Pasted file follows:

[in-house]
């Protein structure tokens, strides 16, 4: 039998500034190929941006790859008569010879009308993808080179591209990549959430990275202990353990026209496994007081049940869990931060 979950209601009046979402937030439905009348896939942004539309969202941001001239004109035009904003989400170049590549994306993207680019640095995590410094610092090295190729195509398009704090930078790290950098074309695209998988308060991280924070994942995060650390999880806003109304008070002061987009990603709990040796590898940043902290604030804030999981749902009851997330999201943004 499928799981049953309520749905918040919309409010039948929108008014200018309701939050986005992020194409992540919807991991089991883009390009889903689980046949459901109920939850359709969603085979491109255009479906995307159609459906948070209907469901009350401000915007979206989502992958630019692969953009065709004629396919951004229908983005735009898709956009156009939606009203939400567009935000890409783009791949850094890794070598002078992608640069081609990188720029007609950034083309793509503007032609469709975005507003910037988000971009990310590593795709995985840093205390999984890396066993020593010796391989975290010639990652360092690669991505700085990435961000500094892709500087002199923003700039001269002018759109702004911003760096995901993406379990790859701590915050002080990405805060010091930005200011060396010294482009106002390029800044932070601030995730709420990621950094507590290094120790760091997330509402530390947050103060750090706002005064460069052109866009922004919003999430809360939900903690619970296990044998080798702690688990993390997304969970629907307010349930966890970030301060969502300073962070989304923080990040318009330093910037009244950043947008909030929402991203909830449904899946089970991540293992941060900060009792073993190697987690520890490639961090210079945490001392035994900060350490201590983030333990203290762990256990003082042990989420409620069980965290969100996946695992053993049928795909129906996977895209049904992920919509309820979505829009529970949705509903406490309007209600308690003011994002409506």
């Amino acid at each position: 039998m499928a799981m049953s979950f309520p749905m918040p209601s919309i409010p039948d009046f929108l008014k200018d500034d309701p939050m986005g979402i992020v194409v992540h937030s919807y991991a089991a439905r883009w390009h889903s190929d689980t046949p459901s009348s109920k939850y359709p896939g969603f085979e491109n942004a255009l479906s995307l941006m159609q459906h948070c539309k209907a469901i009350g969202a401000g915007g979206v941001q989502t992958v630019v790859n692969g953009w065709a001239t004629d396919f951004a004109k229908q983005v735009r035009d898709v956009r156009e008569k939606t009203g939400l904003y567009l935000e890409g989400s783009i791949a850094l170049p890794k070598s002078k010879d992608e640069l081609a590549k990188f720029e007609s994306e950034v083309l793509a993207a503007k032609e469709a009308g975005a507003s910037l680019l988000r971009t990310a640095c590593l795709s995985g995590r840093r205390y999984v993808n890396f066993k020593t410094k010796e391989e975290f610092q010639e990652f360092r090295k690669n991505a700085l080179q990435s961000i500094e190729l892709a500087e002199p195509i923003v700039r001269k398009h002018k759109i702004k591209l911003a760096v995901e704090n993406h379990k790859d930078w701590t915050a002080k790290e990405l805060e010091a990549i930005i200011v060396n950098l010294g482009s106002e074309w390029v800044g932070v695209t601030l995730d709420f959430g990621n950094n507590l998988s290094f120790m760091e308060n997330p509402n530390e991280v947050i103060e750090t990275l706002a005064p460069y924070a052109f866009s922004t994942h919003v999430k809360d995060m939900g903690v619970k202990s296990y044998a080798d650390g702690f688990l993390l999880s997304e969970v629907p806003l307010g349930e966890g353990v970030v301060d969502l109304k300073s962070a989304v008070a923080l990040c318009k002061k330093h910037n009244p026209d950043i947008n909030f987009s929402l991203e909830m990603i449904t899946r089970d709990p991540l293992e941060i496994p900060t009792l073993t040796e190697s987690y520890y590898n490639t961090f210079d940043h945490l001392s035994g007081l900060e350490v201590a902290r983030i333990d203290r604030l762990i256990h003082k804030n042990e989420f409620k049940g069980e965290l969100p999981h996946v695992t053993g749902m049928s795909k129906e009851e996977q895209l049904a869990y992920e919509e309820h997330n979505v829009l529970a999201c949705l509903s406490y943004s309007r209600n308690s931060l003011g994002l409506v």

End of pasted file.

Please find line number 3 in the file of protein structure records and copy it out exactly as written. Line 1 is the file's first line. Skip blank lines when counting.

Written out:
């Amino acid at each position: 039998m499928a799981m049953s979950f309520p749905m918040p209601s919309i409010p039948d009046f929108l008014k200018d500034d309701p939050m986005g979402i992020v194409v992540h937030s919807y991991a089991a439905r883009w390009h889903s190929d689980t046949p459901s009348s109920k939850y359709p896939g969603f085979e491109n942004a255009l479906s995307l941006m159609q459906h948070c539309k209907a469901i009350g969202a401000g915007g979206v941001q989502t992958v630019v790859n692969g953009w065709a001239t004629d396919f951004a004109k229908q983005v735009r035009d898709v956009r156009e008569k939606t009203g939400l904003y567009l935000e890409g989400s783009i791949a850094l170049p890794k070598s002078k010879d992608e640069l081609a590549k990188f720029e007609s994306e950034v083309l793509a993207a503007k032609e469709a009308g975005a507003s910037l680019l988000r971009t990310a640095c590593l795709s995985g995590r840093r205390y999984v993808n890396f066993k020593t410094k010796e391989e975290f610092q010639e990652f360092r090295k690669n991505a700085l080179q990435s961000i500094e190729l892709a500087e002199p195509i923003v700039r001269k398009h002018k759109i702004k591209l911003a760096v995901e704090n993406h379990k790859d930078w701590t915050a002080k790290e990405l805060e010091a990549i930005i200011v060396n950098l010294g482009s106002e074309w390029v800044g932070v695209t601030l995730d709420f959430g990621n950094n507590l998988s290094f120790m760091e308060n997330p509402n530390e991280v947050i103060e750090t990275l706002a005064p460069y924070a052109f866009s922004t994942h919003v999430k809360d995060m939900g903690v619970k202990s296990y044998a080798d650390g702690f688990l993390l999880s997304e969970v629907p806003l307010g349930e966890g353990v970030v301060d969502l109304k300073s962070a989304v008070a923080l990040c318009k002061k330093h910037n009244p026209d950043i947008n909030f987009s929402l991203e909830m990603i449904t899946r089970d709990p991540l293992e941060i496994p900060t009792l073993t040796e190697s987690y520890y590898n490639t961090f210079d940043h945490l001392s035994g007081l900060e350490v201590a902290r983030i333990d203290r604030l762990i256990h003082k804030n042990e989420f409620k049940g069980e965290l969100p999981h996946v695992t053993g749902m049928s795909k129906e009851e996977q895209l049904a869990y992920e919509e309820h997330n979505v829009l529970a999201c949705l509903s406490y943004s309007r209600n308690s931060l003011g994002l409506v």